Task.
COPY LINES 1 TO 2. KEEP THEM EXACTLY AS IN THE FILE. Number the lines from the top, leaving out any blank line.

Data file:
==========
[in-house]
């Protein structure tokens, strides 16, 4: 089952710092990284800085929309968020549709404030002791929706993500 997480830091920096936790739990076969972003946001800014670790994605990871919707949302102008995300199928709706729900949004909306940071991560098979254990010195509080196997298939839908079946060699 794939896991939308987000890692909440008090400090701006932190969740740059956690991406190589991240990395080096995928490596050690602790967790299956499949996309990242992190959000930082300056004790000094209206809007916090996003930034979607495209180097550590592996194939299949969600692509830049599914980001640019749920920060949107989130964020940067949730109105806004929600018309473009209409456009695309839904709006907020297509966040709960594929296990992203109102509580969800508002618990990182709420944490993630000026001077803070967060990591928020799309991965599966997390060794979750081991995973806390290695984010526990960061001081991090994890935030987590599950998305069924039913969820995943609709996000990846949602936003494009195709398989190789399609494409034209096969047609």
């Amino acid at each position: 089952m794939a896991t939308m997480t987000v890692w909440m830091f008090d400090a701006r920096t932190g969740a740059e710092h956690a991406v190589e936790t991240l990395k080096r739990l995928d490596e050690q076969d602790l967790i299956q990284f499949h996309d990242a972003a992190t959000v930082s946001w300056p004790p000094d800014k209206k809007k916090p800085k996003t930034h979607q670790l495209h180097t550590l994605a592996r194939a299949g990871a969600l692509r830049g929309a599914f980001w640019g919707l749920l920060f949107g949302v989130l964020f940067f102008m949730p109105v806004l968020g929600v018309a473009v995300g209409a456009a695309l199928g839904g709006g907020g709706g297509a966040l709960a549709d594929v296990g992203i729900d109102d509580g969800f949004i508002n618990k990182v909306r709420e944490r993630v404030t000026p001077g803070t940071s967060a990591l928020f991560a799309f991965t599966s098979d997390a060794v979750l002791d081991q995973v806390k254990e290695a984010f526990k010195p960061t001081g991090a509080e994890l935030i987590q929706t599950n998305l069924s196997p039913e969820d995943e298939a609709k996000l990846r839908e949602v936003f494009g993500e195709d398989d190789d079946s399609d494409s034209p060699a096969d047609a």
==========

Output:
[in-house]
């Protein structure tokens, strides 16, 4: 089952710092990284800085929309968020549709404030002791929706993500 997480830091920096936790739990076969972003946001800014670790994605990871919707949302102008995300199928709706729900949004909306940071991560098979254990010195509080196997298939839908079946060699 794939896991939308987000890692909440008090400090701006932190969740740059956690991406190589991240990395080096995928490596050690602790967790299956499949996309990242992190959000930082300056004790000094209206809007916090996003930034979607495209180097550590592996194939299949969600692509830049599914980001640019749920920060949107989130964020940067949730109105806004929600018309473009209409456009695309839904709006907020297509966040709960594929296990992203109102509580969800508002618990990182709420944490993630000026001077803070967060990591928020799309991965599966997390060794979750081991995973806390290695984010526990960061001081991090994890935030987590599950998305069924039913969820995943609709996000990846949602936003494009195709398989190789399609494409034209096969047609």